For every principal parent and operating company position, potential candidates are identified. Not coincidentally, the Group's structure and devolution of responsibilities to leaders of each operating company – as well as the fact that some of these businesses, if independent, would rank among the industry's largest – provides extensive senior management experience to several dozen WPP executives, some of whom could readily undertake parent company roles.
From this field of proven talent and a range of potential external candidates, the non-executive directors and Group chief executive considered – in a totally frank, highly-specific manner – a variety of individuals who might succeed him in the case of his retirement or other events. After that session and on several other structured occasions, the non-executive directors, in the absence of the Group chief executive, further discussed both the process and the field of candidates for such succession. We strongly believe, however, that – lest public discussion of this subject foster speculation and unhealthy competition – the content of these, and continued 2008, discussions remain strictly confidential.
The Board itself, each year, undertakes a rigorous self-evaluation of the performance and contributions of directors, individually and cumulatively, the committees, and the chairman. In 2007, all directors completed a confidential questionnaire in this regard and identified areas for improvement. Separate feedback meetings were then held between each director and a member of the Nomination Committee. My performance was assessed by the non-executive directors, led by the senior independent director. The Board concluded that appropriate improvements had been made and that, overall, the Board and its committees continued to operate effectively.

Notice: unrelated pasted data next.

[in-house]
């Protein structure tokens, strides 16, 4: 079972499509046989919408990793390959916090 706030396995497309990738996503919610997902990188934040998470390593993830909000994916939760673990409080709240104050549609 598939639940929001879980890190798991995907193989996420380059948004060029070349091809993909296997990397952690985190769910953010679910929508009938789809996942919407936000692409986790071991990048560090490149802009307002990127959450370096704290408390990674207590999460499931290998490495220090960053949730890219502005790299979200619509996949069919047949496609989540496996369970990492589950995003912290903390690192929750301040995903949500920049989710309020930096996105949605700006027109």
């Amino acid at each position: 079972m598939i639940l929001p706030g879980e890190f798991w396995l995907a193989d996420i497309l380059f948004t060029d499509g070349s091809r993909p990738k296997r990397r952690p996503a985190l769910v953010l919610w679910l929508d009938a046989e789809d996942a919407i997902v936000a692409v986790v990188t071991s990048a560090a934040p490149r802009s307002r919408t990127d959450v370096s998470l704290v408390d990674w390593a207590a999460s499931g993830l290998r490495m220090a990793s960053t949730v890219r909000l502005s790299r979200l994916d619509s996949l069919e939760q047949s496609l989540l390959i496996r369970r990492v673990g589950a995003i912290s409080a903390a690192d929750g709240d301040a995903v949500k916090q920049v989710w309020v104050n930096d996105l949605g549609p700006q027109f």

This Board – comprised of independent-minded individuals of broad international experience in disparate industries and markets – is deeply engaged in the constructive review of management performance and the evaluation of initiatives related to significant opportunities. The comparatively long tenure of several directors, we believe, has been instrumental to our effectiveness and understanding of this complex, global enterprise.
As a consequence of increased demands of his other commercial activities, one of our colleagues, Christopher Mackenzie, has decided to retire from the Board following this year's Annual General Meeting. For more than eight years, Christopher has brought to our deliberations not only his considerable intellect, but also canny business disciplines honed at GE Capital, as a corporate chief executive, and in private equity. I have valued his candour and strategic frame of reference.